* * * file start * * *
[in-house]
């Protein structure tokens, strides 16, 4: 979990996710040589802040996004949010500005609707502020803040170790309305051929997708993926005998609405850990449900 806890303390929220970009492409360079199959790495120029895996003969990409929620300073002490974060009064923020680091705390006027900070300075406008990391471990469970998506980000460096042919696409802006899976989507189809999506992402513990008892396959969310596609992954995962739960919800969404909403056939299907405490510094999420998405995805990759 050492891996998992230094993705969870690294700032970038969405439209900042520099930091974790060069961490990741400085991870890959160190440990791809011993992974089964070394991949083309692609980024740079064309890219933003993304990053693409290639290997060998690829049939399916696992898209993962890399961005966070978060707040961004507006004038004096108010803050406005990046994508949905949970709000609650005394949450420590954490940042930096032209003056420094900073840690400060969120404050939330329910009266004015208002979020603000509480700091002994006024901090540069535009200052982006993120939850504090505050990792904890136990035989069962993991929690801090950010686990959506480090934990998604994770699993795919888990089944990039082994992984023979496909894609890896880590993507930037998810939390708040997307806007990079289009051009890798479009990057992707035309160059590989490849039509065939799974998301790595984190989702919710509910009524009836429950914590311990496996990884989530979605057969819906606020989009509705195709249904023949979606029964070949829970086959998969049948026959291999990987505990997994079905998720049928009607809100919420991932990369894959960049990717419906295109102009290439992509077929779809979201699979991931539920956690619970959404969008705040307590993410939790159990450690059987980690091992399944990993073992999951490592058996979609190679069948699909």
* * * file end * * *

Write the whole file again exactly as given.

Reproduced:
[in-house]
């Protein structure tokens, strides 16, 4: 979990996710040589802040996004949010500005609707502020803040170790309305051929997708993926005998609405850990449900 806890303390929220970009492409360079199959790495120029895996003969990409929620300073002490974060009064923020680091705390006027900070300075406008990391471990469970998506980000460096042919696409802006899976989507189809999506992402513990008892396959969310596609992954995962739960919800969404909403056939299907405490510094999420998405995805990759 050492891996998992230094993705969870690294700032970038969405439209900042520099930091974790060069961490990741400085991870890959160190440990791809011993992974089964070394991949083309692609980024740079064309890219933003993304990053693409290639290997060998690829049939399916696992898209993962890399961005966070978060707040961004507006004038004096108010803050406005990046994508949905949970709000609650005394949450420590954490940042930096032209003056420094900073840690400060969120404050939330329910009266004015208002979020603000509480700091002994006024901090540069535009200052982006993120939850504090505050990792904890136990035989069962993991929690801090950010686990959506480090934990998604994770699993795919888990089944990039082994992984023979496909894609890896880590993507930037998810939390708040997307806007990079289009051009890798479009990057992707035309160059590989490849039509065939799974998301790595984190989702919710509910009524009836429950914590311990496996990884989530979605057969819906606020989009509705195709249904023949979606029964070949829970086959998969049948026959291999990987505990997994079905998720049928009607809100919420991932990369894959960049990717419906295109102009290439992509077929779809979201699979991931539920956690619970959404969008705040307590993410939790159990450690059987980690091992399944990993073992999951490592058996979609190679069948699909």